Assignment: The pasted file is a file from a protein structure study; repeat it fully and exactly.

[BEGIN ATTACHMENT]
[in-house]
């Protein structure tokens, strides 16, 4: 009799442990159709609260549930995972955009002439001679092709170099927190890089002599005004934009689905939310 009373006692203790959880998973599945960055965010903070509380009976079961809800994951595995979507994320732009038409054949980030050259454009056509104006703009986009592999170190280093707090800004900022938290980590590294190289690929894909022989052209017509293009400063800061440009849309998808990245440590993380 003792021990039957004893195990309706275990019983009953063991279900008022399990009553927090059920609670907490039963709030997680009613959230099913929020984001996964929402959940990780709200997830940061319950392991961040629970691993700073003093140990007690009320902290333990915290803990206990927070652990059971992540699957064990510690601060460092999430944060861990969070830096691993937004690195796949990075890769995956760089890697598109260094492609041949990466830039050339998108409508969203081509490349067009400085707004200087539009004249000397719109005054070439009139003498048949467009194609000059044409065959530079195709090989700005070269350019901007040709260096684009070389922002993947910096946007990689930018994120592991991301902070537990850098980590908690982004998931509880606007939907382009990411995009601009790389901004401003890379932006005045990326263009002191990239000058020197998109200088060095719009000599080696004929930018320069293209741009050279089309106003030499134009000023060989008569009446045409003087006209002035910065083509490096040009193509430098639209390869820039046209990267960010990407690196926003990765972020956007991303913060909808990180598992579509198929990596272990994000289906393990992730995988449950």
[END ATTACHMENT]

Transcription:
[in-house]
């Protein structure tokens, strides 16, 4: 009799442990159709609260549930995972955009002439001679092709170099927190890089002599005004934009689905939310 009373006692203790959880998973599945960055965010903070509380009976079961809800994951595995979507994320732009038409054949980030050259454009056509104006703009986009592999170190280093707090800004900022938290980590590294190289690929894909022989052209017509293009400063800061440009849309998808990245440590993380 003792021990039957004893195990309706275990019983009953063991279900008022399990009553927090059920609670907490039963709030997680009613959230099913929020984001996964929402959940990780709200997830940061319950392991961040629970691993700073003093140990007690009320902290333990915290803990206990927070652990059971992540699957064990510690601060460092999430944060861990969070830096691993937004690195796949990075890769995956760089890697598109260094492609041949990466830039050339998108409508969203081509490349067009400085707004200087539009004249000397719109005054070439009139003498048949467009194609000059044409065959530079195709090989700005070269350019901007040709260096684009070389922002993947910096946007990689930018994120592991991301902070537990850098980590908690982004998931509880606007939907382009990411995009601009790389901004401003890379932006005045990326263009002191990239000058020197998109200088060095719009000599080696004929930018320069293209741009050279089309106003030499134009000023060989008569009446045409003087006209002035910065083509490096040009193509430098639209390869820039046209990267960010990407690196926003990765972020956007991303913060909808990180598992579509198929990596272990994000289906393990992730995988449950």